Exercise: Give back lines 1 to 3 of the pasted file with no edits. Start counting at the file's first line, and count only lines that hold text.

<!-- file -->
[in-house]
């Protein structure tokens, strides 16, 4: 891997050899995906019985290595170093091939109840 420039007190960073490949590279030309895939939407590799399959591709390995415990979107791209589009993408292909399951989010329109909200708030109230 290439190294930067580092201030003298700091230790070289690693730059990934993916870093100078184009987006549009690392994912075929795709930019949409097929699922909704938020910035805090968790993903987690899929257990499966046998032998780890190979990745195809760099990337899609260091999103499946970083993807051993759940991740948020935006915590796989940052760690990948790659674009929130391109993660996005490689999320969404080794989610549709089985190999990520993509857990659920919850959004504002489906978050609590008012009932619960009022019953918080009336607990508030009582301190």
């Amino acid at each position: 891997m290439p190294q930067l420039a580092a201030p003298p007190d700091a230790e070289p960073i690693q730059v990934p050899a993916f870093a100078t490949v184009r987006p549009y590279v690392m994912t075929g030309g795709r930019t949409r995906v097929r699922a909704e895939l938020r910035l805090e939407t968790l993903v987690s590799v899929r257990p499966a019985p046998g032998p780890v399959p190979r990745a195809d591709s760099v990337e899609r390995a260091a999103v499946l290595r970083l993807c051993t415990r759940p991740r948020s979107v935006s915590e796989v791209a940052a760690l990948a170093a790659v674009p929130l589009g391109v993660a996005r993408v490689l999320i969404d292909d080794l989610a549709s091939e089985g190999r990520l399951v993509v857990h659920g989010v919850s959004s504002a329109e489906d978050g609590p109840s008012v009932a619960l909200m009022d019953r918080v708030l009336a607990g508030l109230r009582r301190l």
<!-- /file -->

[in-house]
């Protein structure tokens, strides 16, 4: 891997050899995906019985290595170093091939109840 420039007190960073490949590279030309895939939407590799399959591709390995415990979107791209589009993408292909399951989010329109909200708030109230 290439190294930067580092201030003298700091230790070289690693730059990934993916870093100078184009987006549009690392994912075929795709930019949409097929699922909704938020910035805090968790993903987690899929257990499966046998032998780890190979990745195809760099990337899609260091999103499946970083993807051993759940991740948020935006915590796989940052760690990948790659674009929130391109993660996005490689999320969404080794989610549709089985190999990520993509857990659920919850959004504002489906978050609590008012009932619960009022019953918080009336607990508030009582301190």
């Amino acid at each position: 891997m290439p190294q930067l420039a580092a201030p003298p007190d700091a230790e070289p960073i690693q730059v990934p050899a993916f870093a100078t490949v184009r987006p549009y590279v690392m994912t075929g030309g795709r930019t949409r995906v097929r699922a909704e895939l938020r910035l805090e939407t968790l993903v987690s590799v899929r257990p499966a019985p046998g032998p780890v399959p190979r990745a195809d591709s760099v990337e899609r390995a260091a999103v499946l290595r970083l993807c051993t415990r759940p991740r948020s979107v935006s915590e796989v791209a940052a760690l990948a170093a790659v674009p929130l589009g391109v993660a996005r993408v490689l999320i969404d292909d080794l989610a549709s091939e089985g190999r990520l399951v993509v857990h659920g989010v919850s959004s504002a329109e489906d978050g609590p109840s008012v009932a619960l909200m009022d019953r918080v708030l009336a607990g508030l109230r009582r301190l």